Sunday, 30 September 2018

The Distinguished Gentleman's Ride

DC Editor Adam writes…


Guiding a tour on an open top bus for Premium Tours today in bright, sunny London when the sound of motorcycle engines drowned-out my commentary!

What a spectacle - tweed jackets, Prince of Wales check three-piece suits, bow ties and classic bikesThe Distinguished Gentleman's Ride was in town!



The Distinguished Gentleman's Ride is a world-wide event where bikers don their classic and vintage glad rags, hop on their classic and vintage bikes and raise money and awareness for men's health charities.

The London ride raised more than £200,000 with 800+ riders taking part - well done all!


Find out more here: www.gentlemansride.com/about/







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Saturday, 29 September 2018

A Love Letter To Warren Street Tube

DC Editor Adam writes…


This past summer I have been changing at Warren street tube regularly as I make my early-morning way to Victoria Coach Station to lead sightseeing tours on an open top bus for Premium Tours.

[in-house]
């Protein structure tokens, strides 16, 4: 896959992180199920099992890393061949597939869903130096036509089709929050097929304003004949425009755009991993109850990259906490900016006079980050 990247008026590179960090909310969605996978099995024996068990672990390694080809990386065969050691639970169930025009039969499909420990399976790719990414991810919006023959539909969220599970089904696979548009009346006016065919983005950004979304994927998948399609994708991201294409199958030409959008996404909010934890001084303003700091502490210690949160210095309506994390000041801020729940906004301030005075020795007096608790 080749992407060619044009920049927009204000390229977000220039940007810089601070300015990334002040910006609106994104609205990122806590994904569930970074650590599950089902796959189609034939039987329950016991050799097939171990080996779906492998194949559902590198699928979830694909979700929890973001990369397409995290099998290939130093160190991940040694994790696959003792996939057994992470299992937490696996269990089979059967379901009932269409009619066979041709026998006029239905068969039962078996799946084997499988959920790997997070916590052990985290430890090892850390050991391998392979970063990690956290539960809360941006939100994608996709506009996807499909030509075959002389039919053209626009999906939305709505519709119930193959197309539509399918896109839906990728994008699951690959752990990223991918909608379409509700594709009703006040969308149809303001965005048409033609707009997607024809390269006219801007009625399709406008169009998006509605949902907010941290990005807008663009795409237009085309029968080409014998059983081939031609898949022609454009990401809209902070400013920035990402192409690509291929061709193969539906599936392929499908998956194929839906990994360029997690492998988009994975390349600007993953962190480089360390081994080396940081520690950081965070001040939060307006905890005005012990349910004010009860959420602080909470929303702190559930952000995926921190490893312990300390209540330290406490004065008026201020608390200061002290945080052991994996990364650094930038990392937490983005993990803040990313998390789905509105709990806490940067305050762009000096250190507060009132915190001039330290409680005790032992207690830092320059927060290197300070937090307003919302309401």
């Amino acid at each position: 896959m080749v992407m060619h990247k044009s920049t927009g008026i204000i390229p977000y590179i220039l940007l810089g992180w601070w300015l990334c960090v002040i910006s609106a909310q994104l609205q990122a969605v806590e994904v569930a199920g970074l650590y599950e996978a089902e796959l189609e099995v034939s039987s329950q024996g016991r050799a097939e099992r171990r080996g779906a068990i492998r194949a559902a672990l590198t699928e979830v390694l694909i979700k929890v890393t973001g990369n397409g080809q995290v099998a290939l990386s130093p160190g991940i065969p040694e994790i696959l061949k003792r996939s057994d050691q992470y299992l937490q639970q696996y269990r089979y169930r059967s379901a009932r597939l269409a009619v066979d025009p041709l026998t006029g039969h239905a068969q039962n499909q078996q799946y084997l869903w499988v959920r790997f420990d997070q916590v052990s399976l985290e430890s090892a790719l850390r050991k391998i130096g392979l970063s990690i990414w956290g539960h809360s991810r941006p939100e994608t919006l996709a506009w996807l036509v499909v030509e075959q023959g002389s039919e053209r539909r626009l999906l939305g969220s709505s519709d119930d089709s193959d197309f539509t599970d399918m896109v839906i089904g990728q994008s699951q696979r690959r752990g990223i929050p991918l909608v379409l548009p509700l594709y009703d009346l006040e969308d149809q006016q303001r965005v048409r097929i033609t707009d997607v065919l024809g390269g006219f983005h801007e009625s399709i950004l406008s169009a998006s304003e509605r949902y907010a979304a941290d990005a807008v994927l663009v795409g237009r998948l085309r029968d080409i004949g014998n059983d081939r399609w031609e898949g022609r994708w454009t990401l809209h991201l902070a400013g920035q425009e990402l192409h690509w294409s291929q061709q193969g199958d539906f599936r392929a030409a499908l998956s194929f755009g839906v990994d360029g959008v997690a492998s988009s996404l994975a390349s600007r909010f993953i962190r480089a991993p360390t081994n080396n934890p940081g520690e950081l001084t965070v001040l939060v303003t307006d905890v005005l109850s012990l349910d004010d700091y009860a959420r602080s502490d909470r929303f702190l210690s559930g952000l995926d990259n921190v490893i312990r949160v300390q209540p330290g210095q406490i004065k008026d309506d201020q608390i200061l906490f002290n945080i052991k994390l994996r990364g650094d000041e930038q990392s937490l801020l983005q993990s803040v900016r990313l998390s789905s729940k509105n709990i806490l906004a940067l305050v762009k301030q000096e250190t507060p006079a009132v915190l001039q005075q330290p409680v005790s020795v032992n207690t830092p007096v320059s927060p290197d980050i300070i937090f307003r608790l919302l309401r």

These tube changes have reminded me of an old post from The Daily Constitutional archive from my It's A London Thing series. I'm re-blogging a slightly re-written & updated version here…




Warren Street. Could be the pen name of a crime fiction writer. Or a minor celeb who hasn’t worked since he played the baddie in EastEnders twelve years ago.

Lets be frank. There’s not much there, above ground that is. Nearby Fizrovia is fascinating, of course. But with French’s bookshop now gone, and with apologies to the second hand camera place… well that’s pretty much it for the immediate vicinity of the station itself.

Which makes it, for my money, a Londoner’s station. If you see someone getting off here, then the chances are they know something you don’t. Or they are soon going to know something you don’t, given the close proximity of University College London.

Just down the line at Tottenham Court Road, passengers leave the train with all the eager haste of pre-pubescent girls mobbing a boy band.